Gyoji is an independent school magazine that represents the freedom of speech in universities. Unlike many other school presses, Gyoji is not funded by the school, therefore free from censorship. However, gyoji in many universities has ceased publication recently due to various reasons.
Gyoji of Konkuk University (KU) lost its status as a central student press organization due to its suspected corruption. On Oct. 8, KU’s Student Association announced its decision to expel gyoji from the independent student organization for unclear expense account reports and rigged elections of its editorial committee. However, the present editorial committee of KU’s gyoji insisted that the process of expelling gyoji was inconsiderate, and called for reconsideration.
“It is true that there were some internal problems in our management,” the official announcement of KU’s gyoji said. “However, only the resigned executive branch is responsible for the mismanagement. That cannot be a ground for kicking gyoji out of the independent student organization.”
A common reason of a gyoji shutting down is a lack of students willing to work for it. For instance, Seoul National University’s (SNU) gyoji, Gwanak, ceased to publish in 2014 because no one had applied for the editorial committee.
“Independent magazines’ closures are neither weird nor shocking,” said Kim Si-eun, the Editor in Chief of Ewha Gyoji. “The necessity of gyoji has been discussed for a long time since many other writing platforms appeared.”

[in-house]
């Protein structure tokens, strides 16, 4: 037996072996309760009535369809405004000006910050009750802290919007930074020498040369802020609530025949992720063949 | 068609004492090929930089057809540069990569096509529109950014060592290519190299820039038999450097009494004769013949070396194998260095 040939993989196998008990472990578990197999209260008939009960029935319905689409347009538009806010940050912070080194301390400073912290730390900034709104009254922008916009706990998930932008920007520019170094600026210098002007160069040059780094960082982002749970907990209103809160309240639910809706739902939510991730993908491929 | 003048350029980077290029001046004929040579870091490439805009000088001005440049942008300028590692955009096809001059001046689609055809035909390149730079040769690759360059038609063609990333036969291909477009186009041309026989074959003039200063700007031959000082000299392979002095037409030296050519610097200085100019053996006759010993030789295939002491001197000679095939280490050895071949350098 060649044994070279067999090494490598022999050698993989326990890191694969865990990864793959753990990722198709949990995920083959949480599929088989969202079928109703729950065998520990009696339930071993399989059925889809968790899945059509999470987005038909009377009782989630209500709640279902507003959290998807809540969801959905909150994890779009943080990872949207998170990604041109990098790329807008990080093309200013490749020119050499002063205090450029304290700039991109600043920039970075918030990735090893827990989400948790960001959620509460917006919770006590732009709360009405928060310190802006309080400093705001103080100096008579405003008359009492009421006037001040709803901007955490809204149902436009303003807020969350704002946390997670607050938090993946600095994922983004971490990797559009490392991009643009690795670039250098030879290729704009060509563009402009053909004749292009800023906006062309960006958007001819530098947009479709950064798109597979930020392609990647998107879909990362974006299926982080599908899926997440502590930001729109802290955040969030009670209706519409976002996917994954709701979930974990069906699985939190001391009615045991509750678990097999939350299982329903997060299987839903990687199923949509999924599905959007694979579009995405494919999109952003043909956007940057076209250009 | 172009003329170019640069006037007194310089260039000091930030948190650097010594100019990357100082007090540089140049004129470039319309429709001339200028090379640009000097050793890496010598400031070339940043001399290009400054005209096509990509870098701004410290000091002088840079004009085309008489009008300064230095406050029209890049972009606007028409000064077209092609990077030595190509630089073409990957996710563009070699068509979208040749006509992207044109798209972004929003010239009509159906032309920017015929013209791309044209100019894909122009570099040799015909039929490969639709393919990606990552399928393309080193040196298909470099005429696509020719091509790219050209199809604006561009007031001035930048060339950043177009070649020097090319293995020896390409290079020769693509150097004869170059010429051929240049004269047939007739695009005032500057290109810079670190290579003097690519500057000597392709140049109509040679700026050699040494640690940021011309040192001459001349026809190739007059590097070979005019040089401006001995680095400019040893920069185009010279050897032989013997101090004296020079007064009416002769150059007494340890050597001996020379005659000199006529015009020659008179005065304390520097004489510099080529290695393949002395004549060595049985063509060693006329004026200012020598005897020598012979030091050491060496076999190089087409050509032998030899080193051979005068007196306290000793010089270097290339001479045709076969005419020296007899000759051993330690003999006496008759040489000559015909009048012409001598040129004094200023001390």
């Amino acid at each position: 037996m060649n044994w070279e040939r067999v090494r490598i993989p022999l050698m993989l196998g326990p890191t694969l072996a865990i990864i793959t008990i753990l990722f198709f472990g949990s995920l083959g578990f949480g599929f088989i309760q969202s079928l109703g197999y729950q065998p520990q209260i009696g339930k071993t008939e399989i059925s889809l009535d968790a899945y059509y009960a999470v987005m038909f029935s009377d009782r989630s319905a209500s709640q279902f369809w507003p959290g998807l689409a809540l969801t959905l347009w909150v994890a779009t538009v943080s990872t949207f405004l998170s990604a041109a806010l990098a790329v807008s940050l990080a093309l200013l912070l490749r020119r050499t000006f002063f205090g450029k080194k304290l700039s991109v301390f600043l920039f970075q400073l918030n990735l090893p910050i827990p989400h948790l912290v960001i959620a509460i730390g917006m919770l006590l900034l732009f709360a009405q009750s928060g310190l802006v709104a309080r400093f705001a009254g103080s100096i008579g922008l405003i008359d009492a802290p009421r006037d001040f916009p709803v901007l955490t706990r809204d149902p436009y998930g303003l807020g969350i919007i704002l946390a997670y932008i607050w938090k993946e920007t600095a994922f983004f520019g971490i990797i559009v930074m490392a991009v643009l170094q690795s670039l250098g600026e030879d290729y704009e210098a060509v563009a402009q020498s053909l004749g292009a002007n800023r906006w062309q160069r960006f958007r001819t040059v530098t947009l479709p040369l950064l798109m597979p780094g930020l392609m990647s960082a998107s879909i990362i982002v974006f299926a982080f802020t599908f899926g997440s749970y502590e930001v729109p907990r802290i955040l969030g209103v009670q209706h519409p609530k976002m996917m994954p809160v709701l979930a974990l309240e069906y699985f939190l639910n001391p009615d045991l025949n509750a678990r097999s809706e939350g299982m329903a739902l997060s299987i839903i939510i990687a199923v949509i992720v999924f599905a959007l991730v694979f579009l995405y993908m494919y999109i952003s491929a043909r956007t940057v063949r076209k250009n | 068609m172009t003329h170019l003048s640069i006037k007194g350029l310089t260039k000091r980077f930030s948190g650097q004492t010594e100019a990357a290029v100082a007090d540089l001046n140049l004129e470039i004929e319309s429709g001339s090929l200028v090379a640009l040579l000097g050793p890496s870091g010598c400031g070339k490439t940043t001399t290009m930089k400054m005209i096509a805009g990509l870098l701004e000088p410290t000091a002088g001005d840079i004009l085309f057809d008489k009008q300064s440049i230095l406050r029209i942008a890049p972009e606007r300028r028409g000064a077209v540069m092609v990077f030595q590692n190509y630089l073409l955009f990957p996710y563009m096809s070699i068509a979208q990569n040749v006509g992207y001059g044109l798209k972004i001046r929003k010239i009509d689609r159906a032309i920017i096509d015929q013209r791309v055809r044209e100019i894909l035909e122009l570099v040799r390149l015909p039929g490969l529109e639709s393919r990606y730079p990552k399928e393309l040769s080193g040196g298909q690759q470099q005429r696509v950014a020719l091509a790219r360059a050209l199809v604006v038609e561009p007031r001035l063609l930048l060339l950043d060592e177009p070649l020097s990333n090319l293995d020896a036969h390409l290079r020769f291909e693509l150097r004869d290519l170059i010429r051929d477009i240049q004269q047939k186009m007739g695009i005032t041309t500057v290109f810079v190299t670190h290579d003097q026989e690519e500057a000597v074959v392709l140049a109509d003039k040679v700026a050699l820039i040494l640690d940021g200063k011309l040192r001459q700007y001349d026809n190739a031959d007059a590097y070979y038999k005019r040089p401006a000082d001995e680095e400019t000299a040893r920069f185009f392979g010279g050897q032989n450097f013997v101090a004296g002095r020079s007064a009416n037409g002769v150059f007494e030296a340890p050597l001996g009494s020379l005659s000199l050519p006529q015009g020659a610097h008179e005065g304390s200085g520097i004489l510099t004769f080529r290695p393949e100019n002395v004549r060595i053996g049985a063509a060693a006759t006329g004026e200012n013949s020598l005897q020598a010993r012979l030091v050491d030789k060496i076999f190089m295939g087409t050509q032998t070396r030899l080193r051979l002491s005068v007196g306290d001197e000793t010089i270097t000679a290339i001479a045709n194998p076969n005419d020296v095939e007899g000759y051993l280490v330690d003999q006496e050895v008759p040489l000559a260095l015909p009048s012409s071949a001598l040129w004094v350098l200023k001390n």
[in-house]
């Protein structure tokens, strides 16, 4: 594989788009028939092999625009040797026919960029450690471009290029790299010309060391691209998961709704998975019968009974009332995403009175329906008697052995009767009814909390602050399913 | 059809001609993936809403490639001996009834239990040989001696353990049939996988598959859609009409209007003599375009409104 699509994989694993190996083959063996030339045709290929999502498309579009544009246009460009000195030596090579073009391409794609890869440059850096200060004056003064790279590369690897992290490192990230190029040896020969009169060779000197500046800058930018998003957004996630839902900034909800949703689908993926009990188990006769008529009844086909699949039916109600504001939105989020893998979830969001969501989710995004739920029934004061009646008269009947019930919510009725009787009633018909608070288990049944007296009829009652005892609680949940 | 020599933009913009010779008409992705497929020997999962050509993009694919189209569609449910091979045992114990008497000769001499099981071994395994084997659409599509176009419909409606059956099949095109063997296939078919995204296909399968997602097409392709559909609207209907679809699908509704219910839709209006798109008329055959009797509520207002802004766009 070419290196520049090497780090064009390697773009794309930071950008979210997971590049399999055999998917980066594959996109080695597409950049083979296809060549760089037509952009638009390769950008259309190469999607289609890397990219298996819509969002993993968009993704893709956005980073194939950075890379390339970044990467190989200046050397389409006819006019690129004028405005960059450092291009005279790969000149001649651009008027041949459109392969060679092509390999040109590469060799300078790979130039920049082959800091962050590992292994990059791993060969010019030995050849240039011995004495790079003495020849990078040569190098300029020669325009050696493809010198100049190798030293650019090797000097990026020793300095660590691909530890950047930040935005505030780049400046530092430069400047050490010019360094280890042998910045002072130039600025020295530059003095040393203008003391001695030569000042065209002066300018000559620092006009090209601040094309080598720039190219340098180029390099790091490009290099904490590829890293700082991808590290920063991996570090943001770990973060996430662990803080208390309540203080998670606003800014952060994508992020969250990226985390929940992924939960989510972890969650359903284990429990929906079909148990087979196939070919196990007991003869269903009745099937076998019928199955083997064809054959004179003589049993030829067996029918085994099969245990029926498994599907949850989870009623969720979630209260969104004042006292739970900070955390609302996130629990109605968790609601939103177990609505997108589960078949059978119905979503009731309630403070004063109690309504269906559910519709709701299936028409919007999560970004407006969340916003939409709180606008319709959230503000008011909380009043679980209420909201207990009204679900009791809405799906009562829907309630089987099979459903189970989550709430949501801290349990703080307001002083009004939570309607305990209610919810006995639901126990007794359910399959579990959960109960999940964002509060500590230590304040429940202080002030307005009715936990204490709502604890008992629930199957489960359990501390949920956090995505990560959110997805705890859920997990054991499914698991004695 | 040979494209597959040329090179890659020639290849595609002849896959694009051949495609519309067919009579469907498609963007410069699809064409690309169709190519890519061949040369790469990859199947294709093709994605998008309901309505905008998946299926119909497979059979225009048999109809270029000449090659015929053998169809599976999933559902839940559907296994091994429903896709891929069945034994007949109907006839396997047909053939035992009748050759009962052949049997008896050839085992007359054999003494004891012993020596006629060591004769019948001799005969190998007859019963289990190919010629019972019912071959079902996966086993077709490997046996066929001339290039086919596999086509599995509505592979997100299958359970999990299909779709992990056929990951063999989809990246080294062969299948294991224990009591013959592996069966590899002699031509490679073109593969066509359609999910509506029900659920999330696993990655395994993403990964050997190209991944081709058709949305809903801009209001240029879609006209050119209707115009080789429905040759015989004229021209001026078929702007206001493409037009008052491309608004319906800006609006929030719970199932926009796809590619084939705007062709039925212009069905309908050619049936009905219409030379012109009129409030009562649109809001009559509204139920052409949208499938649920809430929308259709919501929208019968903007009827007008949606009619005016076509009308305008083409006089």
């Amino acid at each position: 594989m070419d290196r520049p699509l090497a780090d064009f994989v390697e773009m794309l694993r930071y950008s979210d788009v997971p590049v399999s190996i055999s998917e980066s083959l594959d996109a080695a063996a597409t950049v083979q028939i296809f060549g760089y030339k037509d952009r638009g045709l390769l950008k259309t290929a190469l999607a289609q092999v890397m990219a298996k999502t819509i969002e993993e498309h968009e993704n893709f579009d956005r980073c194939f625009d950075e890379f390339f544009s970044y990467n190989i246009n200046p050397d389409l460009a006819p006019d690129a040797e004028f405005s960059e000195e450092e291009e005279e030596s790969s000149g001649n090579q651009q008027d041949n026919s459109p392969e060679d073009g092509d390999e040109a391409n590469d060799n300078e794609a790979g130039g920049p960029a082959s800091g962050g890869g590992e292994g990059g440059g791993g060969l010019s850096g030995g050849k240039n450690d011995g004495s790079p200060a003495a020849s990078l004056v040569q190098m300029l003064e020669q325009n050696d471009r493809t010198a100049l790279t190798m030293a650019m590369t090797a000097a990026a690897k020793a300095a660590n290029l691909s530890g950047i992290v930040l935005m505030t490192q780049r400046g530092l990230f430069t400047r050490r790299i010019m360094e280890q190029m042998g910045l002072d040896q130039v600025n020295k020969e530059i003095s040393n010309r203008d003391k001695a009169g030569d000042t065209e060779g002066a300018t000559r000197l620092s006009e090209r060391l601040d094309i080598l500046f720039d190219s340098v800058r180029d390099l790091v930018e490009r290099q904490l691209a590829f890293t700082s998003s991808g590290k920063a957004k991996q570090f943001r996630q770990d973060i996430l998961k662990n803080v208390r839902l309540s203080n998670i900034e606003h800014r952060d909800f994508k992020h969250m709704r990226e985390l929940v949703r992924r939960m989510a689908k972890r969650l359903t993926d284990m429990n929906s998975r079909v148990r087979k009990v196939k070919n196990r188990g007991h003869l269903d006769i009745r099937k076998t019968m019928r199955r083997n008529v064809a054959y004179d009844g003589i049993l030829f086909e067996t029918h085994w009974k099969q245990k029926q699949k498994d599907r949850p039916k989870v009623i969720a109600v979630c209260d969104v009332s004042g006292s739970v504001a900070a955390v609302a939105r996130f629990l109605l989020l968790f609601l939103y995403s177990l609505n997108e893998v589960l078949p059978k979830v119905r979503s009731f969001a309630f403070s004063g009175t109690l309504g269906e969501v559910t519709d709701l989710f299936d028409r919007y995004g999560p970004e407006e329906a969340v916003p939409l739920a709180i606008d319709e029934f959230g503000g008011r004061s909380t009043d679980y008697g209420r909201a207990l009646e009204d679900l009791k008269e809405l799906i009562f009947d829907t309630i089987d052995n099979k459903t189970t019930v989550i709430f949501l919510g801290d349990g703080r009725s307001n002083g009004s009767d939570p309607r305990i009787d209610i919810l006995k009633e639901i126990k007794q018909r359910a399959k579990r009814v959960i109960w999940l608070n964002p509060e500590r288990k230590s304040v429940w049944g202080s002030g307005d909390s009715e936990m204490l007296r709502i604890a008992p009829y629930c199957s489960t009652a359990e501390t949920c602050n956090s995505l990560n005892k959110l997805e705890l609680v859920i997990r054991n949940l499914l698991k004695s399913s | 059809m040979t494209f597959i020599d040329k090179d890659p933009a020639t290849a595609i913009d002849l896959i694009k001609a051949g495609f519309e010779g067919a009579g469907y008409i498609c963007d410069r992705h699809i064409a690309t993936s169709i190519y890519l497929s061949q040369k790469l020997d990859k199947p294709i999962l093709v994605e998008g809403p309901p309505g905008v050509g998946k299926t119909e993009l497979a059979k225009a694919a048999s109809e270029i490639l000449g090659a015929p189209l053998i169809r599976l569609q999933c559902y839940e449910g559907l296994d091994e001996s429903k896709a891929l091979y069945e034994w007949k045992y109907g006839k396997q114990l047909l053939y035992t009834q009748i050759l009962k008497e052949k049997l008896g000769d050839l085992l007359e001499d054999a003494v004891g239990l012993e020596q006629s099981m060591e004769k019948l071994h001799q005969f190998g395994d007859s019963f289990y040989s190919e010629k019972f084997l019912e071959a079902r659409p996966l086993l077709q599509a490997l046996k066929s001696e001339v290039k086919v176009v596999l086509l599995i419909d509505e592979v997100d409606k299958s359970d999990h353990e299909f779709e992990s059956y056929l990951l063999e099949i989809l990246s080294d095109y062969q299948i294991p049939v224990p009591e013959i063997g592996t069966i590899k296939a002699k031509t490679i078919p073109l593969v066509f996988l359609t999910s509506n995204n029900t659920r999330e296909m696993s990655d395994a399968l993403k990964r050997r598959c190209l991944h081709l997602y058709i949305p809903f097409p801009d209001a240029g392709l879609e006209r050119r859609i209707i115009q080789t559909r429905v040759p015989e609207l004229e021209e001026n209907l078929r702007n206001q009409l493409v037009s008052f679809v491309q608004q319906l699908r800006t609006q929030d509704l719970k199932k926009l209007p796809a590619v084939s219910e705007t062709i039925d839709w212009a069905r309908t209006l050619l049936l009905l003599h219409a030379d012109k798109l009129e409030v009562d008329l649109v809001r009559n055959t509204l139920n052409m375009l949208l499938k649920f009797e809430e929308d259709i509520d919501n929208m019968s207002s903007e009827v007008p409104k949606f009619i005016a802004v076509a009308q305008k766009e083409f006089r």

“Some gyojis disappear, but at the same time new ones appear,” Kim said. “It is a natural phenomenon that changes by the needs of people. For example, while many other gyoji stopped its publication, a feminist gyoji was republished in Sungkyunkwan University. I think gyoji’s existence is very flexible and changeable.”
Ewha Gyoji further commented they would continue publishing despite the decreasing readers, emphasizing the role of gyoji as an archive.
“Of course we need readers, but we won’t cease as we believe it’s important to record school affairs in the perspective of students,” said Bae So-jeong, a member of the editorial committee of Ewha Gyoji. “Moreover, since gyoji is published once a semester, it covers the overall flow more effectively than other publications.”
“Gyoji is very unique in a sense that it speaks up for the students and the minority when reporting school affairs,” Kim said. “We try not to be objective but sensitive, standing by the minority’s side. We cover the ones that are overlooked, sometimes, even ignored in a society. This makes gyoji necessary, being different from other school presses. As long as they need us, we exist.”